Daily Archive: 01 Sep 2016

Sep 01

Dean Spanley: Film and Book Comparison

My Talks with Dean SpanleyAs I’ve mentioned many times, the 2008 film Dean Spanley is one of my very favorites. A big part of this is that it is mostly the story of a father and son. I tend to be an easy mark for such stories. Indeed, I tend to like any stories about men who interact in a genuine way instead of the stereotyped “punching each other on the shoulder” way. Thus, when I first approached Lord Dunsany’s novella My Talks with Dean Spanley, I was disappointed. There is no father and son. And the male relationships are more the kinds of stereotypes that I dislike.

Don’t take this to mean that My Talks with Dean Spanley is bad. In its way, it’s just as good as the film. But it is direct. And the whole story is told through a haze of alcohol intoxication. This makes for a very amusing read. The book is about a dean in the Church of England who seems to have memories of being a dog in a past life. In the film, this is also true; but it acts mostly in the service of bringing the narrator and his father together.

My Talks With Dean Spanley Summary

The novella is written in the first person. It starts, “Were I to tell how I came to know that Dean Spanley had a secret, I should have to start this tale at a point many weeks earlier.” This departs completely from the film, where the dean’s secret comes about by chance, well into the narrative. In the book, the narrator tells us that he is a scientist and that he wants to publish a study of reincarnation for his western comrades so that they can better understand it. He does this using the well-known scientific tool of getting his subject drunk.

This does work. When drunk enough, Dean Spanley speaks forthrightly about his life as a dog. And based upon the technology that he remembers, the narrator is even able to roughly date this past life. But very quickly, the dean becomes disinclined to drink enough when dining with the narrator. Luckily, the narrator befriends a man named Wrather, who is quite the drinker and is fond of giving advice from his father, “Never trust a teetotaler or a man that wears elastic-sided boots.” The narrator feels that if Wrather joins their dinners, he can get the dean to the proper level of intoxication.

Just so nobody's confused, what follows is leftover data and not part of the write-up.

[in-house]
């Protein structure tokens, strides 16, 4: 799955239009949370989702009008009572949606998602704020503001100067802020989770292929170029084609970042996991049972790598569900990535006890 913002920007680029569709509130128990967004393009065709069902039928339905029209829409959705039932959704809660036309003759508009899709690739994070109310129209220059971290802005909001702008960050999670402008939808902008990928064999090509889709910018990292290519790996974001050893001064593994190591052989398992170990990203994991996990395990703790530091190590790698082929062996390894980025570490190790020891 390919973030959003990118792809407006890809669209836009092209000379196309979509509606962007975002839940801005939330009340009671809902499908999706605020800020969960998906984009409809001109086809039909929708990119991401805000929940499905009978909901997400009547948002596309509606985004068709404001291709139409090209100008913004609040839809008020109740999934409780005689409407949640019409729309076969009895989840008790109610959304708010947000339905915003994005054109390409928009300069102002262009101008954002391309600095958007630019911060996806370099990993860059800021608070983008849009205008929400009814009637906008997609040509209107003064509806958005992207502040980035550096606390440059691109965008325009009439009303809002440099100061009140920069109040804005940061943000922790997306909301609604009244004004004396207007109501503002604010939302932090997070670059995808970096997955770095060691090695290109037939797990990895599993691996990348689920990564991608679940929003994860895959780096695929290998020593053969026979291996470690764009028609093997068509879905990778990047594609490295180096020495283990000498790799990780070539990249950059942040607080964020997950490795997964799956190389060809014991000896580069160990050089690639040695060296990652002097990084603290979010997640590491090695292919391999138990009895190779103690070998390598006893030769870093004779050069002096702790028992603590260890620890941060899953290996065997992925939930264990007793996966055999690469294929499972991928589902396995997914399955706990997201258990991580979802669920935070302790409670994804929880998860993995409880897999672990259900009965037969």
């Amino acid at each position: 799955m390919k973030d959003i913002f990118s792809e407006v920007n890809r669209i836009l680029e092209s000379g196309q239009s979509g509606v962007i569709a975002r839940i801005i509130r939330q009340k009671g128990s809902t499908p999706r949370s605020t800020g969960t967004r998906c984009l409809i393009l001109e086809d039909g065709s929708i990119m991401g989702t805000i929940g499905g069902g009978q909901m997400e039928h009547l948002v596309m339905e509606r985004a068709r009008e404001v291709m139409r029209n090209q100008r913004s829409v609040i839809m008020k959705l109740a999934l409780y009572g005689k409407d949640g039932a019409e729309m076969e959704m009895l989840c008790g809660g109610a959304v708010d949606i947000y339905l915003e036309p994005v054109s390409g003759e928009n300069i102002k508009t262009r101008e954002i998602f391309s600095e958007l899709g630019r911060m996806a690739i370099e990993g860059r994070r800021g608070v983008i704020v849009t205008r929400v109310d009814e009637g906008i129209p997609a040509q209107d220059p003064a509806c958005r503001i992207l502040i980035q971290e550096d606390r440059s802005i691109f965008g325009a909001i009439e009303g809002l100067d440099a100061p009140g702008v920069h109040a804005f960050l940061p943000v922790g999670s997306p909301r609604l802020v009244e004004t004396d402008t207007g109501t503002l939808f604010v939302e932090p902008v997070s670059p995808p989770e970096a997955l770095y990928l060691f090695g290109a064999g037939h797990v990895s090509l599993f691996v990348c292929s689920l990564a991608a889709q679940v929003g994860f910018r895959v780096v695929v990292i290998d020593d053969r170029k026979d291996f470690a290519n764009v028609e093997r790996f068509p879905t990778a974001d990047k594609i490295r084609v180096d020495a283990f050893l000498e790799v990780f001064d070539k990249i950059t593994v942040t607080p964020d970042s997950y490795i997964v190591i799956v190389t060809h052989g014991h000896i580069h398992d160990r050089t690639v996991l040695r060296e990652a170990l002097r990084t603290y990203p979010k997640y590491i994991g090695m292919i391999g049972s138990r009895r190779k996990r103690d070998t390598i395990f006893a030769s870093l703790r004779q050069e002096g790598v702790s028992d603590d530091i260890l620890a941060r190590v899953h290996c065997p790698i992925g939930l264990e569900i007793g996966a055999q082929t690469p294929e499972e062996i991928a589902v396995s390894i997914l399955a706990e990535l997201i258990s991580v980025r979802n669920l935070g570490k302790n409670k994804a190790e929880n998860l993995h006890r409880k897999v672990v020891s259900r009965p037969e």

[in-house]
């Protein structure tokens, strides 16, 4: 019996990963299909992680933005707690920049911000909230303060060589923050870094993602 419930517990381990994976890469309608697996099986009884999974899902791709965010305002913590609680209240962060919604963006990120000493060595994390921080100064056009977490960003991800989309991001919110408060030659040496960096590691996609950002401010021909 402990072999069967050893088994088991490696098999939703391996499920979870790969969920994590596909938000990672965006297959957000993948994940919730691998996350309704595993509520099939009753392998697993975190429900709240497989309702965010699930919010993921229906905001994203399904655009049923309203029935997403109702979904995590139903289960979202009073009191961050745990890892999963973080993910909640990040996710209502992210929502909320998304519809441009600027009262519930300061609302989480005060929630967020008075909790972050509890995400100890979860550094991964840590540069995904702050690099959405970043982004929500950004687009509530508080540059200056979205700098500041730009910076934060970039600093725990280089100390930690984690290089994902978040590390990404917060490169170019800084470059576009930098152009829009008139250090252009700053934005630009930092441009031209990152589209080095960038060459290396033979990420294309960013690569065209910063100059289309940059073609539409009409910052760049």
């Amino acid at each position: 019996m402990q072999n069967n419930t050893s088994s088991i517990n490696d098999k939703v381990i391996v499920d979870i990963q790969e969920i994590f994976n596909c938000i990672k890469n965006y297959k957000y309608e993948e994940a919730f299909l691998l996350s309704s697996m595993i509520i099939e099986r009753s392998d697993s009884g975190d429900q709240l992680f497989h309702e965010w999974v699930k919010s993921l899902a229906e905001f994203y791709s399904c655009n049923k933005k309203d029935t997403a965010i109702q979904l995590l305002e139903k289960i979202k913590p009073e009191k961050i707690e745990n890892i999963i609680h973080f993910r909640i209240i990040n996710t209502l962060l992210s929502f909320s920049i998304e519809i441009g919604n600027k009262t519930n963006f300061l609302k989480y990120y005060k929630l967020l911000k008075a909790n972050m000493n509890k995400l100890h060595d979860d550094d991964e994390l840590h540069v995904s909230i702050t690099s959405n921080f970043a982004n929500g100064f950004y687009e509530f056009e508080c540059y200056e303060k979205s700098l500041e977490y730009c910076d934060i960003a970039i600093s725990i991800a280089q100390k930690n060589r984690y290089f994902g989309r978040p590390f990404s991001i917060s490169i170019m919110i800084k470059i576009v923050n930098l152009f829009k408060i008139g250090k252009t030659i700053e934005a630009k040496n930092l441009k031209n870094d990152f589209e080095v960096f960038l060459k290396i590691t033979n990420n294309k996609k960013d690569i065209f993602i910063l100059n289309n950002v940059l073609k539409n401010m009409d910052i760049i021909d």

Drunker, Drunker

This too works. But Wrather eventually screws up by offending the dean and bringing him back to reality. So then the dean must be convinced to dine again with Wrather under the pretense that he needs to be around other men who know how to drink responsibly. Eventually even this fails. Finally, a grand dinner is given with the Maharajah of Haikwar. It is a stunning success. Dean Spanley reveals all, including the details of the secret dog religious belief that once man teaches dog the secret of fire, man and dog will be equals. There’s just one problem.

None of the narrator, Wrather, nor the Maharajah can remember what the dean said. They were all too drunk! And the dean is soon after promoted to bishop and so will have little to do with the likes of the narrator and Wrather.

In the film, the biggest obstacles are getting the Tokay. This is not an issue at all in the book. Instead, it is all about getting Dean Spanley past his reticence to get really drunk. As a result, there’s the wonderful catch-22 denouement. It also serves to make the narrator and Wrather end up as close friends, unlike in the movie where it is implied that the dean and Wrather may go on their own adventure together (as they did in their past lives).

Satirical Targets